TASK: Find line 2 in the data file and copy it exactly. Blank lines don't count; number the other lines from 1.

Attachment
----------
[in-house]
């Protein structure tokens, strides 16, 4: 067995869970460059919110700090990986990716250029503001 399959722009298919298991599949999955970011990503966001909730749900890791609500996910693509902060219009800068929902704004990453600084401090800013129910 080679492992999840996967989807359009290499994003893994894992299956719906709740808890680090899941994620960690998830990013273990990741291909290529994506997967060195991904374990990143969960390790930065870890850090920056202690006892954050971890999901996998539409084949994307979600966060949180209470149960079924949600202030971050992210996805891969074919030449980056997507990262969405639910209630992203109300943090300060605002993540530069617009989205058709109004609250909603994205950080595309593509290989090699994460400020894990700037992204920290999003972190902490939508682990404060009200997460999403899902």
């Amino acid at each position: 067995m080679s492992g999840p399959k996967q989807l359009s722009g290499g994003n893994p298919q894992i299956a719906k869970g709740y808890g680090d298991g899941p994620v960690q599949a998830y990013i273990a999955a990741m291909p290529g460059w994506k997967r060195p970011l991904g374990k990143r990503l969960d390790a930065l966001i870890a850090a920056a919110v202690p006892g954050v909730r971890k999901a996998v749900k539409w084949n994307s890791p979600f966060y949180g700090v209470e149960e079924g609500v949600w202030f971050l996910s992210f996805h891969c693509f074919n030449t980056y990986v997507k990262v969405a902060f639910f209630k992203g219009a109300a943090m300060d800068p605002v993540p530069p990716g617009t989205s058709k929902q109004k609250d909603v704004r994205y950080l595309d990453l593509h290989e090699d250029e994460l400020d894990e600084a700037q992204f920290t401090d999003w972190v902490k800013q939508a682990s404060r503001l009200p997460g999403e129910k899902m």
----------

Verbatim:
């Protein structure tokens, strides 16, 4: 067995869970460059919110700090990986990716250029503001 399959722009298919298991599949999955970011990503966001909730749900890791609500996910693509902060219009800068929902704004990453600084401090800013129910 080679492992999840996967989807359009290499994003893994894992299956719906709740808890680090899941994620960690998830990013273990990741291909290529994506997967060195991904374990990143969960390790930065870890850090920056202690006892954050971890999901996998539409084949994307979600966060949180209470149960079924949600202030971050992210996805891969074919030449980056997507990262969405639910209630992203109300943090300060605002993540530069617009989205058709109004609250909603994205950080595309593509290989090699994460400020894990700037992204920290999003972190902490939508682990404060009200997460999403899902």